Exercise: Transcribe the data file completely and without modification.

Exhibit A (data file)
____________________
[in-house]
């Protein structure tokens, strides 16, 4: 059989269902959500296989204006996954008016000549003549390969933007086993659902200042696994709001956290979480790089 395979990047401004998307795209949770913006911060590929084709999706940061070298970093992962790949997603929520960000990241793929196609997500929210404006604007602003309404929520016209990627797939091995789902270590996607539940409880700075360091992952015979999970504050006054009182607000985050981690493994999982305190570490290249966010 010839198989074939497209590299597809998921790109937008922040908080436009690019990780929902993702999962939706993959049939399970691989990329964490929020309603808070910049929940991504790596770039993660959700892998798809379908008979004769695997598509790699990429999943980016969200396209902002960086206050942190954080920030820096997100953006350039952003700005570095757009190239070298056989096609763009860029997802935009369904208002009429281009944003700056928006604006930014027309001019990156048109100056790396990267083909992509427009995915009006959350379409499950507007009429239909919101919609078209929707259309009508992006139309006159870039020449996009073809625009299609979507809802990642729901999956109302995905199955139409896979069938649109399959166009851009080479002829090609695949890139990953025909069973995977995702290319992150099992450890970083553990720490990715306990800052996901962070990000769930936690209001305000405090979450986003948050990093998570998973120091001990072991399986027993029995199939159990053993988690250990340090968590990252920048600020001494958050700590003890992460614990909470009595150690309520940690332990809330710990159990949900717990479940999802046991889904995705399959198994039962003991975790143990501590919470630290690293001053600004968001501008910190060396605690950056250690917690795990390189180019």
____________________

[in-house]
């Protein structure tokens, strides 16, 4: 059989269902959500296989204006996954008016000549003549390969933007086993659902200042696994709001956290979480790089 395979990047401004998307795209949770913006911060590929084709999706940061070298970093992962790949997603929520960000990241793929196609997500929210404006604007602003309404929520016209990627797939091995789902270590996607539940409880700075360091992952015979999970504050006054009182607000985050981690493994999982305190570490290249966010 010839198989074939497209590299597809998921790109937008922040908080436009690019990780929902993702999962939706993959049939399970691989990329964490929020309603808070910049929940991504790596770039993660959700892998798809379908008979004769695997598509790699990429999943980016969200396209902002960086206050942190954080920030820096997100953006350039952003700005570095757009190239070298056989096609763009860029997802935009369904208002009429281009944003700056928006604006930014027309001019990156048109100056790396990267083909992509427009995915009006959350379409499950507007009429239909919101919609078209929707259309009508992006139309006159870039020449996009073809625009299609979507809802990642729901999956109302995905199955139409896979069938649109399959166009851009080479002829090609695949890139990953025909069973995977995702290319992150099992450890970083553990720490990715306990800052996901962070990000769930936690209001305000405090979450986003948050990093998570998973120091001990072991399986027993029995199939159990053993988690250990340090968590990252920048600020001494958050700590003890992460614990909470009595150690309520940690332990809330710990159990949900717990479940999802046991889904995705399959198994039962003991975790143990501590919470630290690293001053600004968001501008910190060396605690950056250690917690795990390189180019």